While non-herbal teas such as black, green and oolong tea contain caffeine, herbal teas are typically safe for pregnant women to drink in moderate amounts. Herbal teas are made from roots, berries, flowers, seeds and other parts of plants such as the rooibos, hibiscus, nettle and rose hips and are often used to relieve nausea, aid digestion, relieve arthritis pain, ease menstrual discomfort and to aid sleep. They can also provide important vitamins and minerals such as iron, potassium and magnesium.
While many of these herbal teas are considered safe, it is important to avoid any that are not. Most herbal teas are not scrutinized by the FDA and may contain compounds that can pose a risk to an expecting mother, including increased stomach upset, miscarriage or other problems. In addition, some herbal teas may interfere with certain medications a woman may be taking, such as sedatives and painkillers.
Some examples of popular herbal teas include ginger, peppermint, chamomile and red raspberry leaf. Ginger and chamomile teas are said to alleviate morning sickness, while peppermint is believed to reduce nausea. Some midwives recommend drinking a cup of rooibos tea during pregnancy because it is caffeine-free and full of antioxidants. A few cups of chamomile tea at bedtime are known to promote relaxation. A number of midwives believe that drinking a cup of red raspberry leaf tea can induce labor by stimulating the uterus and softening the cervix.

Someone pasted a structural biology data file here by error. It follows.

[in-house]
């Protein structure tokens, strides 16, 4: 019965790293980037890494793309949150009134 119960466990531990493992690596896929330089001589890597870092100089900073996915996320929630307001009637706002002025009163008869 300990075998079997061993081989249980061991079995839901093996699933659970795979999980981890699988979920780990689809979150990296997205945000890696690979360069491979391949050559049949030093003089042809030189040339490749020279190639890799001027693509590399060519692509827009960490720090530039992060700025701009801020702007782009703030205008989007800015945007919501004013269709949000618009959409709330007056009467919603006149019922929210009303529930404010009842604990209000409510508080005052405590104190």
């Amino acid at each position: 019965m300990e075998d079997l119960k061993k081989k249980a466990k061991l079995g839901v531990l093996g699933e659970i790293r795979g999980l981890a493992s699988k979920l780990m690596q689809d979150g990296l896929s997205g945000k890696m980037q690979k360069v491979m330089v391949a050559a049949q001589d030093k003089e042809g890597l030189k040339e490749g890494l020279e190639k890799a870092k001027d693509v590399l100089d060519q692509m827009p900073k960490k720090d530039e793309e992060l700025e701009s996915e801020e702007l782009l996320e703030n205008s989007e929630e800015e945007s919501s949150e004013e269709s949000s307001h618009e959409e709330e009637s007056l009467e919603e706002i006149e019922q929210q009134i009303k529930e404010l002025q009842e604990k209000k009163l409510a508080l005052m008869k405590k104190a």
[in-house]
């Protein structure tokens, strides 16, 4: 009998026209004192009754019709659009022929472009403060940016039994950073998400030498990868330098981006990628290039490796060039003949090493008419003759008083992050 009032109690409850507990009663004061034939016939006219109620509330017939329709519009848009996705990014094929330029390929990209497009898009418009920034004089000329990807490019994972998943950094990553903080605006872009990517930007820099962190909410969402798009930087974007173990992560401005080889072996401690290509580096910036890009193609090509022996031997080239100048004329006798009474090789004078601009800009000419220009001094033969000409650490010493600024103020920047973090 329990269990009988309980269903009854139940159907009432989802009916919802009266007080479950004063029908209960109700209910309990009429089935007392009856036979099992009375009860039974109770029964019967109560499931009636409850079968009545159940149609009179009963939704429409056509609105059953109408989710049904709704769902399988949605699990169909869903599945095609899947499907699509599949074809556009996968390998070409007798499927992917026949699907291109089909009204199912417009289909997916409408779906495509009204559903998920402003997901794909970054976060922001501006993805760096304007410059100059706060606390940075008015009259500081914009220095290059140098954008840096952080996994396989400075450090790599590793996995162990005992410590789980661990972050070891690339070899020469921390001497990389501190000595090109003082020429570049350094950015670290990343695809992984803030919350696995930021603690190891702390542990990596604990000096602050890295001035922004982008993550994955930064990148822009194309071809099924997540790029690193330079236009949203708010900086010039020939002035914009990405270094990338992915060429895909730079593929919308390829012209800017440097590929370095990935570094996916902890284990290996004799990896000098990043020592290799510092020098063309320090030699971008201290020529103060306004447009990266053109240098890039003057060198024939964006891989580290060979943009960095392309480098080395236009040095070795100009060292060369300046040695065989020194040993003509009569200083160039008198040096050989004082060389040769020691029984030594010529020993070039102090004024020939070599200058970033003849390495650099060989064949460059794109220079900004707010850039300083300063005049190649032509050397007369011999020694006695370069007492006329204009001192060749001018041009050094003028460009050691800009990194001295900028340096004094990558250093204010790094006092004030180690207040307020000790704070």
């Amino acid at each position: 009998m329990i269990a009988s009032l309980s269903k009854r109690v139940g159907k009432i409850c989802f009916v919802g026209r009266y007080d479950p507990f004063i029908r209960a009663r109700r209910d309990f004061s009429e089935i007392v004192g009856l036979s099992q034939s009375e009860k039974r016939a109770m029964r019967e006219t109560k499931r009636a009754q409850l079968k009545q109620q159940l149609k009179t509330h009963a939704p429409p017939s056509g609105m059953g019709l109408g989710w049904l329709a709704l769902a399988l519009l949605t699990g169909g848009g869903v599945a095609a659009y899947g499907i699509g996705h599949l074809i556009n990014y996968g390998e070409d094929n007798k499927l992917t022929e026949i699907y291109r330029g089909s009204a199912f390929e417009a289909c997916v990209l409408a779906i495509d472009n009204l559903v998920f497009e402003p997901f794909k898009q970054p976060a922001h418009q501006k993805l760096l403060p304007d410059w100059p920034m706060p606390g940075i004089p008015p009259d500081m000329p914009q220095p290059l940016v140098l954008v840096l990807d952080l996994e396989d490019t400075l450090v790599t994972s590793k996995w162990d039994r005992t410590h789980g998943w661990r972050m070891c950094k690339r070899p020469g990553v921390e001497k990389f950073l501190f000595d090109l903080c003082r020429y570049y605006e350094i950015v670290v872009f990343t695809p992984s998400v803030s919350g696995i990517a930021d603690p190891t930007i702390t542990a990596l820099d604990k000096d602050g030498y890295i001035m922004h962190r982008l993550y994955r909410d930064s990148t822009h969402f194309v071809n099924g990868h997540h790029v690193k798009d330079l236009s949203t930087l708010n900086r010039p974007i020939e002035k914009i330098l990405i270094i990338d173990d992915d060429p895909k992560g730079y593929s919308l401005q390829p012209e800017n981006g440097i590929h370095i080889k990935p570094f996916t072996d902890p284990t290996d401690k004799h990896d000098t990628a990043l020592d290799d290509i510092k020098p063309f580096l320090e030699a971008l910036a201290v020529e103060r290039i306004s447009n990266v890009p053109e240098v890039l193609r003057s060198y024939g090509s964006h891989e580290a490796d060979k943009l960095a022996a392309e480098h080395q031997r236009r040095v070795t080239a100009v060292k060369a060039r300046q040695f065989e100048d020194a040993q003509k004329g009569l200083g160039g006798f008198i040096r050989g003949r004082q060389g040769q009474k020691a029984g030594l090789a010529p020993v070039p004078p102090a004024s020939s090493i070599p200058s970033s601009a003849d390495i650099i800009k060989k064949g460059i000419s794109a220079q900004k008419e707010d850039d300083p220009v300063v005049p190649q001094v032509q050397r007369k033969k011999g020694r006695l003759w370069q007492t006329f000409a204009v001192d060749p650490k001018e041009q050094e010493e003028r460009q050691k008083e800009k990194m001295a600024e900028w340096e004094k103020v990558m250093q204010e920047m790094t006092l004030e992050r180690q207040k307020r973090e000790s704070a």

Other herbal teas that are deemed unsafe or ill-advised for pregnant women include diet, cleansing and detox teas; herbal blends that include herbs such as black cohosh, blue cohosh and dong quai; and any tea with a large amount of licorice root. The use of licorice root is recommended only by health care professionals to treat uterine fibroids or other gynecological problems that may occur in pregnancy.
Drinking a few cups of herbal tea a day can be a healthy part of any diet, but it is important to drink different types so that you don’t exceed the daily amount of specific herbs that have been identified as potentially dangerous for an expecting mother. Also, it is a good idea to avoid drinking the same herbal tea continuously throughout pregnancy as this can be hard on your stomach and lead to excessive vomiting.
It is also a good idea to check the ingredients of any herbal tea you drink and try to find ones that are made with low amounts of caffeine or none at all, since consuming too much caffeine while pregnant can cause complications. If you are unsure of the safety of an herbal tea, ask your healthcare provider. He or she can tell you more about the tea’s ingredients and their possible effects on your baby. He or she may even recommend a tea that is suitable for your condition.